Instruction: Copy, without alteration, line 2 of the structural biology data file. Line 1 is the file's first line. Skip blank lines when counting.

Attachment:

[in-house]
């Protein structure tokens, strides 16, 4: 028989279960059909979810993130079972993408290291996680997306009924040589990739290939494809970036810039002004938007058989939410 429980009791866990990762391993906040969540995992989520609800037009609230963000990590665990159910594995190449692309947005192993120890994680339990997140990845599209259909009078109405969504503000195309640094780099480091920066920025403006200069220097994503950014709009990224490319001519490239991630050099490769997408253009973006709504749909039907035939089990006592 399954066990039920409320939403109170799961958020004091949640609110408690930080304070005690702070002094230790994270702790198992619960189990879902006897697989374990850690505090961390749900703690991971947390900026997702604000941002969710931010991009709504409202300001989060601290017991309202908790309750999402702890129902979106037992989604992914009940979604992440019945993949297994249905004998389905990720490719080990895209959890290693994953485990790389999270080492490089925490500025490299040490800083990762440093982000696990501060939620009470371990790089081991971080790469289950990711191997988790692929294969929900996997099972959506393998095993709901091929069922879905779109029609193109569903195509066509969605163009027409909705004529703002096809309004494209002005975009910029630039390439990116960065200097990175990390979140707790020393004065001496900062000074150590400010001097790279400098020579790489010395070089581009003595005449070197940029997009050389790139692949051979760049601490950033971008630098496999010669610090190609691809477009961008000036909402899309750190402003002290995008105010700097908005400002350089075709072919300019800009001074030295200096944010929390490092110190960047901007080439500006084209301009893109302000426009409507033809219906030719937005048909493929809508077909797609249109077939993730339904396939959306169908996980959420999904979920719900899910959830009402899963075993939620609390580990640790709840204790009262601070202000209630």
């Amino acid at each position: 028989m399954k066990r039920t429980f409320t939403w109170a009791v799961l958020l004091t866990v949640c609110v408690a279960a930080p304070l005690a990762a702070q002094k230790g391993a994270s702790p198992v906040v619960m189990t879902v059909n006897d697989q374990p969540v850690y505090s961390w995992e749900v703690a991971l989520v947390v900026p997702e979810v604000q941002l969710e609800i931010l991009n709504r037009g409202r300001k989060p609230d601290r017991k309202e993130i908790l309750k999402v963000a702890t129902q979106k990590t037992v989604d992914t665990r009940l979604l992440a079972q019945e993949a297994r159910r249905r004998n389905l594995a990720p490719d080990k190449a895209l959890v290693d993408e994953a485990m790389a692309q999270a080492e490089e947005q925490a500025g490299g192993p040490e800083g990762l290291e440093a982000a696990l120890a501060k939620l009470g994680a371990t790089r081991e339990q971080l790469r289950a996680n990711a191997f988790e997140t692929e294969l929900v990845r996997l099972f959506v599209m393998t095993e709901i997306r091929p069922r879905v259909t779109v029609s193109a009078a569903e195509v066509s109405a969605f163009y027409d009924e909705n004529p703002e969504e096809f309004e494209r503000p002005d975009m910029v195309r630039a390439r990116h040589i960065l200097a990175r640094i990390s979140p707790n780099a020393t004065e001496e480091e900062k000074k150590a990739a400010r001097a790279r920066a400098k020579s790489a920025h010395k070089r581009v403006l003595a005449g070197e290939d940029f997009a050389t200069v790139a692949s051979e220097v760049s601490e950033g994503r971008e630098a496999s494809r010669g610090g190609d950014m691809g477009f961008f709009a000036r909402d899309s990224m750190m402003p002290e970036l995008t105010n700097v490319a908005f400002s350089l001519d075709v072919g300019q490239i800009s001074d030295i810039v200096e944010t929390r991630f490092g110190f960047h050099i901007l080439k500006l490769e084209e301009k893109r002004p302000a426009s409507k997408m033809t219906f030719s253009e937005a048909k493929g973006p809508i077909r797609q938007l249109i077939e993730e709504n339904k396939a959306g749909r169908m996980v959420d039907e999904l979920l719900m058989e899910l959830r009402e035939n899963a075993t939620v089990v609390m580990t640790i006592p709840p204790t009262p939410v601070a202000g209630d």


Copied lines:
């Protein structure tokens, strides 16, 4: 028989279960059909979810993130079972993408290291996680997306009924040589990739290939494809970036810039002004938007058989939410 429980009791866990990762391993906040969540995992989520609800037009609230963000990590665990159910594995190449692309947005192993120890994680339990997140990845599209259909009078109405969504503000195309640094780099480091920066920025403006200069220097994503950014709009990224490319001519490239991630050099490769997408253009973006709504749909039907035939089990006592 399954066990039920409320939403109170799961958020004091949640609110408690930080304070005690702070002094230790994270702790198992619960189990879902006897697989374990850690505090961390749900703690991971947390900026997702604000941002969710931010991009709504409202300001989060601290017991309202908790309750999402702890129902979106037992989604992914009940979604992440019945993949297994249905004998389905990720490719080990895209959890290693994953485990790389999270080492490089925490500025490299040490800083990762440093982000696990501060939620009470371990790089081991971080790469289950990711191997988790692929294969929900996997099972959506393998095993709901091929069922879905779109029609193109569903195509066509969605163009027409909705004529703002096809309004494209002005975009910029630039390439990116960065200097990175990390979140707790020393004065001496900062000074150590400010001097790279400098020579790489010395070089581009003595005449070197940029997009050389790139692949051979760049601490950033971008630098496999010669610090190609691809477009961008000036909402899309750190402003002290995008105010700097908005400002350089075709072919300019800009001074030295200096944010929390490092110190960047901007080439500006084209301009893109302000426009409507033809219906030719937005048909493929809508077909797609249109077939993730339904396939959306169908996980959420999904979920719900899910959830009402899963075993939620609390580990640790709840204790009262601070202000209630």